County staff and volunteers ranked each applicant to decide who would get what amount. The grant applications were discussed by county employees and commissioners at an informal county meeting on January 11, 2022. Commissioner Cami Bremer was the commissioner liaison for the Community Impact Grants. 

Were any of the awards controversial? Were some of the applications discussed more thoroughly than others? We’ll never know. There are no meeting minutes, and the public meeting was not recorded. When $9 million of your hard-earned money is spent, there should have been a public record of the discussion. 

The Spending Celebration 

Following the meeting and commissioners’ decisions, the county held a press conference to announce the awards. Watch that meeting here.  Commissioner Bremer, county employees, and recipient organizations made public comments. Bremer called El Paso County an organization committed to doing the “next right thing.” She said the funding for the non-profit programs would help our community remain strong and resilient.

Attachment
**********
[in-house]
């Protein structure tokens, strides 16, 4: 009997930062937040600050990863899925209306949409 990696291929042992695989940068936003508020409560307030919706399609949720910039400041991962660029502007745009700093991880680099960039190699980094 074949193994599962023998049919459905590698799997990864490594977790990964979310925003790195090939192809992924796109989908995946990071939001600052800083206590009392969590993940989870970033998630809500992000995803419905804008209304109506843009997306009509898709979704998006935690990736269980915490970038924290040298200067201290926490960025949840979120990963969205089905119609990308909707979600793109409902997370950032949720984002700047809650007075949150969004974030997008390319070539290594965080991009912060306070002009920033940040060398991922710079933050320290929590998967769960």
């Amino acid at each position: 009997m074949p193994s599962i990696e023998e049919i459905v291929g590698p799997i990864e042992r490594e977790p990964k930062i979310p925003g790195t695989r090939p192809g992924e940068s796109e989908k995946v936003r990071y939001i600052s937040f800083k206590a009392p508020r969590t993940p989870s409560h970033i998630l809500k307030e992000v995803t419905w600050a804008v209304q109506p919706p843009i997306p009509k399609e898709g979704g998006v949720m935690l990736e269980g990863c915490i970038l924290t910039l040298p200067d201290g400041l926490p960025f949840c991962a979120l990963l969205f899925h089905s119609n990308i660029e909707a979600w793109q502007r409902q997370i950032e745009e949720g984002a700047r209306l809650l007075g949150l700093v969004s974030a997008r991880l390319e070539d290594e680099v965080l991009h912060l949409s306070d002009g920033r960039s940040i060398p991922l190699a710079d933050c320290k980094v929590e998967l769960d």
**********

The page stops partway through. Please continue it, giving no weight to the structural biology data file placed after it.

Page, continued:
Do these organizations need another $9 million to keep us strong and resilient? We’re not as confident as Commissioner Bremer. We asked for a list of the organizations that received money, and the amounts of your tax money that was awarded to them. There were no details about what programs each of these organizations came up with that needed funding. We’ve asked the county for more details.  

Here’s who received your money:

OrganizationMoney Received
Pikes Peak United Way$1,200,000 
Care & Share Food Bank Inc$700,000 
UCCS$546,755 
Mountain Springs Church$400,000